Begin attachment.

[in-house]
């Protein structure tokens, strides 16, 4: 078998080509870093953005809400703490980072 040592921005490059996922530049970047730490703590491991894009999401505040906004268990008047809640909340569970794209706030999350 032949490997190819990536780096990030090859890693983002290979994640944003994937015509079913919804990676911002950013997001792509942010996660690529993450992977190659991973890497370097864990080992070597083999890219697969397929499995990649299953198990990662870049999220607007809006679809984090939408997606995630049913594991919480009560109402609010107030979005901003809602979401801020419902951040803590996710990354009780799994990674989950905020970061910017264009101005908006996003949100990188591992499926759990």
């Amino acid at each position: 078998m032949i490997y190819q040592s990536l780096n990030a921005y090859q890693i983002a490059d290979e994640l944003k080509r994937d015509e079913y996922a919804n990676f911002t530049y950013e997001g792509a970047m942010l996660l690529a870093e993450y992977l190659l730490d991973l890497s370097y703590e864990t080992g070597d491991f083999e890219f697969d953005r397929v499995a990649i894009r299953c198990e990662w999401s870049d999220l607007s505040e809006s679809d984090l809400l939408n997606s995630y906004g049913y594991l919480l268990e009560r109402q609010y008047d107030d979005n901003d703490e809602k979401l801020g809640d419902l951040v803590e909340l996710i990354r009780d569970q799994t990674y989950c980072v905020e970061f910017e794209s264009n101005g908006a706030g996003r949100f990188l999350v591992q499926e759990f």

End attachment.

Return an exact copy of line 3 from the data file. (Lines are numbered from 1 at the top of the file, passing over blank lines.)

């Amino acid at each position: 078998m032949i490997y190819q040592s990536l780096n990030a921005y090859q890693i983002a490059d290979e994640l944003k080509r994937d015509e079913y996922a919804n990676f911002t530049y950013e997001g792509a970047m942010l996660l690529a870093e993450y992977l190659l730490d991973l890497s370097y703590e864990t080992g070597d491991f083999e890219f697969d953005r397929v499995a990649i894009r299953c198990e990662w999401s870049d999220l607007s505040e809006s679809d984090l809400l939408n997606s995630y906004g049913y594991l919480l268990e009560r109402q609010y008047d107030d979005n901003d703490e809602k979401l801020g809640d419902l951040v803590e909340l996710i990354r009780d569970q799994t990674y989950c980072v905020e970061f910017e794209s264009n101005g908006a706030g996003r949100f990188l999350v591992q499926e759990f």